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  < Back to Table Of Contents  < Back to Topic: They Served

article number 65
article date 10-14-2011
copyright 2011 by Author else SaltOfAmerica
E. J. “ARMY” ARMSTRONG, Air Force, Europe 1943-1944
by Chuck Knox

EDITOR’S NOTE: This is one of the many interviews conducted by Chuck Knox for his book, The Sound of Distant Drums. The Sound of Distant Drums contains writings and interviews of many soldiers from the Civil War, Spanish-American War, World War I, World War II, Korean War, Viet Nam, Panama and Gulf Wars. It makes a great book to leave out for casual short readings. You can type “Chuck Knox, The Sound of Distant Drums” into your search engine to find Amazon and other sellers who carry this book.

This presentation of “ARMY” ARMSTRONG’s story covers just one quarter of his article, up to D Day.

   

I was sworn in to the Army Air Force on January 14, 1943. I was drafted when I turned 18 years old, drafted out of high school. I was a senior in everything but English, I had taken 10B English 3 times, I was taking 10A English the second time, and when my dad showed the draft notice to the principal, he handed it back and said, “Maybe the Army can do something with him because I can’t.” I was on my way.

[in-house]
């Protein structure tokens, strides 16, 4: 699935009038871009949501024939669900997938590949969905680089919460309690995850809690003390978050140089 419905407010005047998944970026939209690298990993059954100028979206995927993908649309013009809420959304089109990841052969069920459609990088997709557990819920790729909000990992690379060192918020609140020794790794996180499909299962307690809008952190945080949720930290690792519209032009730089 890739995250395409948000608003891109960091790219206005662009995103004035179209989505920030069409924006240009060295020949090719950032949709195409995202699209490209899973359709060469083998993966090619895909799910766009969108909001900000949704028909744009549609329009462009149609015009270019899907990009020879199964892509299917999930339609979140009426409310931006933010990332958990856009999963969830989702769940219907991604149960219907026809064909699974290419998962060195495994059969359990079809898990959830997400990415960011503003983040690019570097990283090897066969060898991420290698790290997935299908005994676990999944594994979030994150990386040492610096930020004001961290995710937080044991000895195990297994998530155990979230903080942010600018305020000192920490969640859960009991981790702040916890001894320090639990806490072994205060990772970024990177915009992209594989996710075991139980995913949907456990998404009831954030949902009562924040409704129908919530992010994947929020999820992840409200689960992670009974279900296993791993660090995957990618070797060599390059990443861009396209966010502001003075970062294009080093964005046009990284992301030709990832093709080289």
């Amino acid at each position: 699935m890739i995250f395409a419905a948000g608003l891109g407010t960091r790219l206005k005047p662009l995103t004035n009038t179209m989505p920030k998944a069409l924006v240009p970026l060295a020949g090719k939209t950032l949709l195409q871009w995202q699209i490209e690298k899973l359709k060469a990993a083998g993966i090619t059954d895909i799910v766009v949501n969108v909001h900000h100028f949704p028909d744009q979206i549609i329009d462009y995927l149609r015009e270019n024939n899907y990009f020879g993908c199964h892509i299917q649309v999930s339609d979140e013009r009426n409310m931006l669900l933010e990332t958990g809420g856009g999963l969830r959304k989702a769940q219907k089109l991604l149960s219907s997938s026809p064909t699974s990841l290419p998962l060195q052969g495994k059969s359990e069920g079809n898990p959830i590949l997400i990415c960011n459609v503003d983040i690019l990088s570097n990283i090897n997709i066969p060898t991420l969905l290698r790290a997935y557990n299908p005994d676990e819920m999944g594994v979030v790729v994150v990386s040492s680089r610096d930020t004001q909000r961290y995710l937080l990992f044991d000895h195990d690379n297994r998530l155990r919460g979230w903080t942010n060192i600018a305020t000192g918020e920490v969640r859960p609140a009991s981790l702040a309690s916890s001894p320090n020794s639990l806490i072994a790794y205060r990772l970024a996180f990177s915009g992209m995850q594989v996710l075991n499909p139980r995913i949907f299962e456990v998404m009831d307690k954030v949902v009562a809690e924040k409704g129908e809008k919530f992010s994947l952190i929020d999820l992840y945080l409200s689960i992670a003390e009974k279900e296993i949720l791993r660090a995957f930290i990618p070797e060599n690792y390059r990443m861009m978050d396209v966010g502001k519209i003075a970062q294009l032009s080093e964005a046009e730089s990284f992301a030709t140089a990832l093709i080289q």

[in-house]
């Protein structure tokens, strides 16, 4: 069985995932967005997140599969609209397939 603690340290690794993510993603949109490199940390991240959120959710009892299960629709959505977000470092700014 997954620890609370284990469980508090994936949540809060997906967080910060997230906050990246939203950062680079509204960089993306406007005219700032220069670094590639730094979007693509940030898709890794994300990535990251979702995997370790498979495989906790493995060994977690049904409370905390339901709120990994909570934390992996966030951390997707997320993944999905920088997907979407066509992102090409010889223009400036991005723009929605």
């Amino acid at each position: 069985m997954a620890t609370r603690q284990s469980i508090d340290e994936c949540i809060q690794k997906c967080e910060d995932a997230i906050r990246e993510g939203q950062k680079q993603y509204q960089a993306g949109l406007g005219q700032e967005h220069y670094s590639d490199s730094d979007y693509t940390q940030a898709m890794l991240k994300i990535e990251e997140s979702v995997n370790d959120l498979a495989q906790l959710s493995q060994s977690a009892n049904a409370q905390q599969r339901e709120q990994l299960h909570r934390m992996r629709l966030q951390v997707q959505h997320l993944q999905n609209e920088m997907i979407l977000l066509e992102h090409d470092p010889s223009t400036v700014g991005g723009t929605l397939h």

I was sent to Peoria for induction. I took the old interurban from Peoria to East St. Louis and then to Scott Field for induction. My basic training was in St. Petersburg, Florida. We lived in hotels, ate in restaurants, and our training was in the parks. I wrote home and told the folks that this is it, I’m staying. This lasted for about 3 weeks and then we were out on the golf course in tents.

My folks would not let me enlist. I said, “They’re going to get me. Well, let me get the Air Force.” The folks said, “We’re having nothing to do with it. We’re not going to sign anything.” It just happened that the 240 men I went in with went to Scott Field and they were all in the Air Force. Thank you, Lord.

What I secretly wanted to do was be an air crew member on a bomber. I knew I couldn’t make it through on the pilot deal because of all of the book work and some of those guys got 4 years of college in 6 months.

After Basic Training I was sent to Gunnery School at Tyndall Field, Panama City, Florida. That was 6 weeks and $50.00 a month for a private. The last week of Gunnery School we flew all week. My next pay check was $75.00. I had never seen that much money in my life. I had never seen $50.00 at one time. In high school we cut broom corn and made maybe $40.00 or $50.00 from which you had to buy your clothes and your school books out of and date money and model air plane money for the rest of the year.

After Gunnery School I was sent to Aircraft and Engine School, Shepherd, Texas. In Wichita Falls, Texas,tthey had the signs up downtown saying no GI’s or dogs allowed.

Aside from the warm welcome from Texas I remember some things about my initial training. It was day by day and if you flunked something on one day they just held you back a day and then you went ahead. I got held back one day because I got in an argument with the instructor. I knew I was right and he was wrong, but he was right and I was wrong. Stripes make the difference. Then I met my best friend at Gunnery School, Doug Dowel from Washington, Iowa. We graduated from Gunnery School, were sent to Salt Lake City for crew assignment, and happened to get on the same crew. Our first flight we had a flight engineer, a Staff Sergeant, and he had been through the Boeing school on the B-17.